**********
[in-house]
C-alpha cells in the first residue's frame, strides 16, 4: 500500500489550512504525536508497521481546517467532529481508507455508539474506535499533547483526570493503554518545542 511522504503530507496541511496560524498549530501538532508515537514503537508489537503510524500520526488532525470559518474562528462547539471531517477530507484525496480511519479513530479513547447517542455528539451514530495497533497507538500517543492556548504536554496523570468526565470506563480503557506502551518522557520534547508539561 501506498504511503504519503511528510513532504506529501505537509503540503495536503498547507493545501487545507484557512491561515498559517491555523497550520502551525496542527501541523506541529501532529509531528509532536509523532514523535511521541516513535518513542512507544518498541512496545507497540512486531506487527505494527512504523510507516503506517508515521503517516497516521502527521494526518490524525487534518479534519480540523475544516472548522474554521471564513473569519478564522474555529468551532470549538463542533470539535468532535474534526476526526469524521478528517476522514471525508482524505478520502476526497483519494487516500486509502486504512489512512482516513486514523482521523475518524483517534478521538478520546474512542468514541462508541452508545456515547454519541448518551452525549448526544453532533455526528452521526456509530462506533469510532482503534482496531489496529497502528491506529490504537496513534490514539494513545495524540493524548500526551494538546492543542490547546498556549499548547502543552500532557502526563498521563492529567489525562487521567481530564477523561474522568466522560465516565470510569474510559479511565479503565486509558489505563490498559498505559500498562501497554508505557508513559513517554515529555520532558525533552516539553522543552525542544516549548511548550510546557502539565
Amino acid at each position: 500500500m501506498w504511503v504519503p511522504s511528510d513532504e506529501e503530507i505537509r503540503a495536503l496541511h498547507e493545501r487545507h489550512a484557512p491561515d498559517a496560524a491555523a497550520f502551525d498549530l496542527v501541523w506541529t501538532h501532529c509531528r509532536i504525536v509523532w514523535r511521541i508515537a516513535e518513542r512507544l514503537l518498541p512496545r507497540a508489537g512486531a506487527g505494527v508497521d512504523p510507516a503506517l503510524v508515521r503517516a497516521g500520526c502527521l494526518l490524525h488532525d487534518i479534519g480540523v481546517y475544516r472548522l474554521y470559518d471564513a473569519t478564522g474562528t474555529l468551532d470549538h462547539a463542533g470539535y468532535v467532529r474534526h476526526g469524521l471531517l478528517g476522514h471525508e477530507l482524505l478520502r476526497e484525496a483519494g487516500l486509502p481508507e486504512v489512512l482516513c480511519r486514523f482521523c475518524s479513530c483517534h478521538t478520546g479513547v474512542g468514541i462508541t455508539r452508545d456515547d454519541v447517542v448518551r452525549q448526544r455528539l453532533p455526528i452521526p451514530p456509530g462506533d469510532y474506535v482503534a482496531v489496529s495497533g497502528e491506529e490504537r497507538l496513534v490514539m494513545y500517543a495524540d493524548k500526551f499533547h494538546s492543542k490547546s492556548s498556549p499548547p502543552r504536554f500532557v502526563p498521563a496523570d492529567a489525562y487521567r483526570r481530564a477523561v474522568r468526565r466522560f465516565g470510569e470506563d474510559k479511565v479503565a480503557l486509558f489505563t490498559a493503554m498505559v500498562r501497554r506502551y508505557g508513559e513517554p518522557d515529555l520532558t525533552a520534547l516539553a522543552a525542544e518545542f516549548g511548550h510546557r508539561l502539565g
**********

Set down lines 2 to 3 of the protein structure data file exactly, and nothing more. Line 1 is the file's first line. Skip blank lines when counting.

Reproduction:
C-alpha cells in the first residue's frame, strides 16, 4: 500500500489550512504525536508497521481546517467532529481508507455508539474506535499533547483526570493503554518545542 511522504503530507496541511496560524498549530501538532508515537514503537508489537503510524500520526488532525470559518474562528462547539471531517477530507484525496480511519479513530479513547447517542455528539451514530495497533497507538500517543492556548504536554496523570468526565470506563480503557506502551518522557520534547508539561 501506498504511503504519503511528510513532504506529501505537509503540503495536503498547507493545501487545507484557512491561515498559517491555523497550520502551525496542527501541523506541529501532529509531528509532536509523532514523535511521541516513535518513542512507544518498541512496545507497540512486531506487527505494527512504523510507516503506517508515521503517516497516521502527521494526518490524525487534518479534519480540523475544516472548522474554521471564513473569519478564522474555529468551532470549538463542533470539535468532535474534526476526526469524521478528517476522514471525508482524505478520502476526497483519494487516500486509502486504512489512512482516513486514523482521523475518524483517534478521538478520546474512542468514541462508541452508545456515547454519541448518551452525549448526544453532533455526528452521526456509530462506533469510532482503534482496531489496529497502528491506529490504537496513534490514539494513545495524540493524548500526551494538546492543542490547546498556549499548547502543552500532557502526563498521563492529567489525562487521567481530564477523561474522568466522560465516565470510569474510559479511565479503565486509558489505563490498559498505559500498562501497554508505557508513559513517554515529555520532558525533552516539553522543552525542544516549548511548550510546557502539565
Amino acid at each position: 500500500m501506498w504511503v504519503p511522504s511528510d513532504e506529501e503530507i505537509r503540503a495536503l496541511h498547507e493545501r487545507h489550512a484557512p491561515d498559517a496560524a491555523a497550520f502551525d498549530l496542527v501541523w506541529t501538532h501532529c509531528r509532536i504525536v509523532w514523535r511521541i508515537a516513535e518513542r512507544l514503537l518498541p512496545r507497540a508489537g512486531a506487527g505494527v508497521d512504523p510507516a503506517l503510524v508515521r503517516a497516521g500520526c502527521l494526518l490524525h488532525d487534518i479534519g480540523v481546517y475544516r472548522l474554521y470559518d471564513a473569519t478564522g474562528t474555529l468551532d470549538h462547539a463542533g470539535y468532535v467532529r474534526h476526526g469524521l471531517l478528517g476522514h471525508e477530507l482524505l478520502r476526497e484525496a483519494g487516500l486509502p481508507e486504512v489512512l482516513c480511519r486514523f482521523c475518524s479513530c483517534h478521538t478520546g479513547v474512542g468514541i462508541t455508539r452508545d456515547d454519541v447517542v448518551r452525549q448526544r455528539l453532533p455526528i452521526p451514530p456509530g462506533d469510532y474506535v482503534a482496531v489496529s495497533g497502528e491506529e490504537r497507538l496513534v490514539m494513545y500517543a495524540d493524548k500526551f499533547h494538546s492543542k490547546s492556548s498556549p499548547p502543552r504536554f500532557v502526563p498521563a496523570d492529567a489525562y487521567r483526570r481530564a477523561v474522568r468526565r466522560f465516565g470510569e470506563d474510559k479511565v479503565a480503557l486509558f489505563t490498559a493503554m498505559v500498562r501497554r506502551y508505557g508513559e513517554p518522557d515529555l520532558t525533552a520534547l516539553a522543552a525542544e518545542f516549548g511548550h510546557r508539561l502539565g